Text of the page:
-dave
post #22 of 73
^^^Dayam. So, hottie in baggies or plain jane in lingerie?
post #23 of 73
Another vote for terrain: tough terrain in marginal conditions is a great way to challenge yourself and learn new things about skiing. That said, there was a day when I skied west bowl at whistler and it was frozen, unmoving goat-heads. When my friends and I got to the bottom a guy asked us "was that any good?" We said no, it sucked, and he said, "follow me, I'll show you where to have fun on groomers." We did, and had a great day, so sometimes it pays to give the conditions their due. But: (1) I kinda enjoyed getting down west bowl when it was frozen and sucked, and (2) Whistler actually has some groomers (eg Dave Murray) that are pretty good terrain.
post #24 of 73
Quote:
Originally Posted by JimH View Post
I doubt anyone that has skied places like Killington, Sugarbush, Mad River, Stowe, or Jay Peak would agree that the east doesn't have some great terrain.
Not only have I skied there, I grew up there. So there. And the terrain at those places is in mind mediocre. At best.

That said, my post was partly tongue in cheek. I doubt anyone who has lived and skied in the west would agree that there aren't bad conditions, sometimes very bad conditions in the west. Regardless of the myths purported by easterners.
post #25 of 73
I would rather ski a real mountain after freezing rain than go cross-country skiing in powder.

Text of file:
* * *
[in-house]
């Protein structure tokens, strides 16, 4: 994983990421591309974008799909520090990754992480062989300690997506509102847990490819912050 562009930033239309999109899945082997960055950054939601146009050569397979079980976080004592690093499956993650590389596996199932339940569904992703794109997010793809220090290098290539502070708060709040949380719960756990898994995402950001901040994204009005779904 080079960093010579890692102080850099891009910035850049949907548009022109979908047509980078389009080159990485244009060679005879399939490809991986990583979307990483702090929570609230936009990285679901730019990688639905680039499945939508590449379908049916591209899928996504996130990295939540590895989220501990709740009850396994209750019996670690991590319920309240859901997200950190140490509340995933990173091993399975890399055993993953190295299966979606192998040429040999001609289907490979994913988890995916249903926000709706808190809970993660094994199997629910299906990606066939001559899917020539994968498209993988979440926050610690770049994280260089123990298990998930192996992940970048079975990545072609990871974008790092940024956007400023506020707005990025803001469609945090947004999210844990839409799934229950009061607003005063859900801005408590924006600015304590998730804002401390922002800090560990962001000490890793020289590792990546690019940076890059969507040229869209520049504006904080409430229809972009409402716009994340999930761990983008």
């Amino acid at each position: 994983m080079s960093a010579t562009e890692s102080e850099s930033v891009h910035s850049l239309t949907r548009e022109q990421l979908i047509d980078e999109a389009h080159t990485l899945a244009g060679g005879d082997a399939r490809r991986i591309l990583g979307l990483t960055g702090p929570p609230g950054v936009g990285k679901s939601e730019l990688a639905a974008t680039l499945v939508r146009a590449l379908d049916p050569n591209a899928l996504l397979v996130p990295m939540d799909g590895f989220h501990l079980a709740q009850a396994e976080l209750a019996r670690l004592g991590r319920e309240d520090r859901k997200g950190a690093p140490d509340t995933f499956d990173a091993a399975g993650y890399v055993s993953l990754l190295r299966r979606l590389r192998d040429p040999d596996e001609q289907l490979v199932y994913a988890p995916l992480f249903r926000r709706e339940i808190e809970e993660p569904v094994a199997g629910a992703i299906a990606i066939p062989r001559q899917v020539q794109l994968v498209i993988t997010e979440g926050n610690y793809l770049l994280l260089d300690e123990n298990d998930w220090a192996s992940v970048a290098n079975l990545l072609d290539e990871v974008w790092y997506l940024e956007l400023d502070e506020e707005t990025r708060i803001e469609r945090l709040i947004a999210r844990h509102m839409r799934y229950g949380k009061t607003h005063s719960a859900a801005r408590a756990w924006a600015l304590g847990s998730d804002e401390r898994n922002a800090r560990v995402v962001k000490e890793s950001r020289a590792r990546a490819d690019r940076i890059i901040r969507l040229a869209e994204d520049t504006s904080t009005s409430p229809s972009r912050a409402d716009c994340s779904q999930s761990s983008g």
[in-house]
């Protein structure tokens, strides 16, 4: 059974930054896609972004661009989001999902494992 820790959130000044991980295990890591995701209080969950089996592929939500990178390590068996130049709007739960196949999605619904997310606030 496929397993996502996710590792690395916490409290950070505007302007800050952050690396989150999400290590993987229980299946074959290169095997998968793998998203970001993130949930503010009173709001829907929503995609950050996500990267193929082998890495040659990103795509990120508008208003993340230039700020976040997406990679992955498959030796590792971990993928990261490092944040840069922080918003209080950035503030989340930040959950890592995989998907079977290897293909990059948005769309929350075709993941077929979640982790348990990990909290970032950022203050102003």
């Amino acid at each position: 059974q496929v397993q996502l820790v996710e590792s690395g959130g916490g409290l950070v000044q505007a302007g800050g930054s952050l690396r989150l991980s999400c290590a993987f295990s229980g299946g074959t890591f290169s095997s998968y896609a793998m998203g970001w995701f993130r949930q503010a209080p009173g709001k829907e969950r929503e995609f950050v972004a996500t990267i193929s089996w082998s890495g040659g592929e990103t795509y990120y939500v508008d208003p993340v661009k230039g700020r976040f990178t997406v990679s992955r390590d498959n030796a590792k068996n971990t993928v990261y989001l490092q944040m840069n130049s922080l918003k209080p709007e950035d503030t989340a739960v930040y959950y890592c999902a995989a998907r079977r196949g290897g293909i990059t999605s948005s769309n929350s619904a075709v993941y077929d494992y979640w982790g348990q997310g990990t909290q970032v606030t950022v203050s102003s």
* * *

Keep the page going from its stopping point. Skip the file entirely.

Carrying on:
I guess it's a law of the minumum. You need a minimum level of terrain, and a minimum level of snow/ice. Once past that though, I still prefer terrain; conditions have to be pretty bad for me not to enjoy skiing them. There is no such thing in my book as too icy, too deep, too soft or too hard, as long as it has a frozen coating of water on it, it's all good.
post #26 of 73
Another vote for terrain here. I guess I am spoiled but unless the good stuff is open then I either break out the skins or the tele gear and shred the gnar on the bunny hill. Me on tele = humor. I have no interest ripping lap after lap of groomers on alpine. Well, at least not mid season.
post #27 of 73
Here's another crazy who prefers terrain over snow. Oh wait, there are a whole bunch of them! Actually, it was fun, and I only had a couple of very light rock touches on my skis.(BTW, there was good cover elsewhere on the hill.) Anyone recognize where this is (or want to guess)?
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525x525px-LL-vbattach2514.jpg
post #28 of 73
(I particularly like the one lone piece of bamboo in the middle of the pitch...)
post #29 of 73
Quote:
Originally Posted by BushwackerinPA View Post
snowbird has better snow than DV too.
Ok, lets assume for some reason that Deer Valley got 16" overnight, and Snowbird got 3. I'm still going to Snowbird. That was my point.

I wasn't saying that the alternatives in my list get better snow.
post #30 of 73
Quote:
Originally Posted by mdf View Post
Here's another crazy who prefers terrain over snow. Oh wait, there are a whole bunch of them! Actually, it was fun, and I only had a couple of very light rock touches on my skis.(BTW, there was good cover elsewhere on the hill.) Anyone recognize where this is (or want to guess)?
I'm guessing the run under the castlerock chair at Sugarbush based on the terrain and the double chairs being about a mile apart from each other.